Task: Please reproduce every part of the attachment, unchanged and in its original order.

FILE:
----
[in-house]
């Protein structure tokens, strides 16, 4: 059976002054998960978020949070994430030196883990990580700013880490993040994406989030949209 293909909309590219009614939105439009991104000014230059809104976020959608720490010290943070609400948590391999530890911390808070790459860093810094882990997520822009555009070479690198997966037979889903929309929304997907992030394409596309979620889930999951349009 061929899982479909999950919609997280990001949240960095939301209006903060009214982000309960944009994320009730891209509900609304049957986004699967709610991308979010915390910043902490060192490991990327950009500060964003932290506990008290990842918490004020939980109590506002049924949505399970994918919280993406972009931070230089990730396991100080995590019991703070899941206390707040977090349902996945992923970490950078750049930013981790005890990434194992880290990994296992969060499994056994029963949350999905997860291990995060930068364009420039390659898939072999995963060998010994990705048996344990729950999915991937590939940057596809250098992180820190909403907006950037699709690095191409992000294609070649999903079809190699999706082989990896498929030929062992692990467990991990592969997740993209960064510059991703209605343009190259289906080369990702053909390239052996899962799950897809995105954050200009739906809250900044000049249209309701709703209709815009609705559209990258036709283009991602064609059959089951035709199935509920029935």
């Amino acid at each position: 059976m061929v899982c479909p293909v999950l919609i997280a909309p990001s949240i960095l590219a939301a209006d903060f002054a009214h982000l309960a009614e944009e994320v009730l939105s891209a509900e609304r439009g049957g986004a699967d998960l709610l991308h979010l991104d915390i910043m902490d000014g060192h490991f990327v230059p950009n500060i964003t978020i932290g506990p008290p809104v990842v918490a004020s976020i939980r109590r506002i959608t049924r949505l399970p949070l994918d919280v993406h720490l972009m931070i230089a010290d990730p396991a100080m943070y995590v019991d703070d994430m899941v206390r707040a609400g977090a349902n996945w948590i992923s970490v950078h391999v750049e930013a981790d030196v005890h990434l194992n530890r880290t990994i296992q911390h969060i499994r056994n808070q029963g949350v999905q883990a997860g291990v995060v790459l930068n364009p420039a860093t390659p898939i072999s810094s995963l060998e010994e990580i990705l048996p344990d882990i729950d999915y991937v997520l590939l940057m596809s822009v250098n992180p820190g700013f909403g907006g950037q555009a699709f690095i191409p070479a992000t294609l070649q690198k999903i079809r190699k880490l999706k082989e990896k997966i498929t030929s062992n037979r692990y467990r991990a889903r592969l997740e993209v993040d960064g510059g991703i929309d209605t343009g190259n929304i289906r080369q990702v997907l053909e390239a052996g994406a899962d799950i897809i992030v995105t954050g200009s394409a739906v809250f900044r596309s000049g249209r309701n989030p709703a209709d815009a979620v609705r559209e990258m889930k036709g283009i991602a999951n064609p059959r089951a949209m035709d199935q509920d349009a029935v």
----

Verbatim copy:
[in-house]
């Protein structure tokens, strides 16, 4: 059976002054998960978020949070994430030196883990990580700013880490993040994406989030949209 293909909309590219009614939105439009991104000014230059809104976020959608720490010290943070609400948590391999530890911390808070790459860093810094882990997520822009555009070479690198997966037979889903929309929304997907992030394409596309979620889930999951349009 061929899982479909999950919609997280990001949240960095939301209006903060009214982000309960944009994320009730891209509900609304049957986004699967709610991308979010915390910043902490060192490991990327950009500060964003932290506990008290990842918490004020939980109590506002049924949505399970994918919280993406972009931070230089990730396991100080995590019991703070899941206390707040977090349902996945992923970490950078750049930013981790005890990434194992880290990994296992969060499994056994029963949350999905997860291990995060930068364009420039390659898939072999995963060998010994990705048996344990729950999915991937590939940057596809250098992180820190909403907006950037699709690095191409992000294609070649999903079809190699999706082989990896498929030929062992692990467990991990592969997740993209960064510059991703209605343009190259289906080369990702053909390239052996899962799950897809995105954050200009739906809250900044000049249209309701709703209709815009609705559209990258036709283009991602064609059959089951035709199935509920029935």
């Amino acid at each position: 059976m061929v899982c479909p293909v999950l919609i997280a909309p990001s949240i960095l590219a939301a209006d903060f002054a009214h982000l309960a009614e944009e994320v009730l939105s891209a509900e609304r439009g049957g986004a699967d998960l709610l991308h979010l991104d915390i910043m902490d000014g060192h490991f990327v230059p950009n500060i964003t978020i932290g506990p008290p809104v990842v918490a004020s976020i939980r109590r506002i959608t049924r949505l399970p949070l994918d919280v993406h720490l972009m931070i230089a010290d990730p396991a100080m943070y995590v019991d703070d994430m899941v206390r707040a609400g977090a349902n996945w948590i992923s970490v950078h391999v750049e930013a981790d030196v005890h990434l194992n530890r880290t990994i296992q911390h969060i499994r056994n808070q029963g949350v999905q883990a997860g291990v995060v790459l930068n364009p420039a860093t390659p898939i072999s810094s995963l060998e010994e990580i990705l048996p344990d882990i729950d999915y991937v997520l590939l940057m596809s822009v250098n992180p820190g700013f909403g907006g950037q555009a699709f690095i191409p070479a992000t294609l070649q690198k999903i079809r190699k880490l999706k082989e990896k997966i498929t030929s062992n037979r692990y467990r991990a889903r592969l997740e993209v993040d960064g510059g991703i929309d209605t343009g190259n929304i289906r080369q990702v997907l053909e390239a052996g994406a899962d799950i897809i992030v995105t954050g200009s394409a739906v809250f900044r596309s000049g249209r309701n989030p709703a209709d815009a979620v609705r559209e990258m889930k036709g283009i991602a999951n064609p059959r089951a949209m035709d199935q509920d349009a029935v």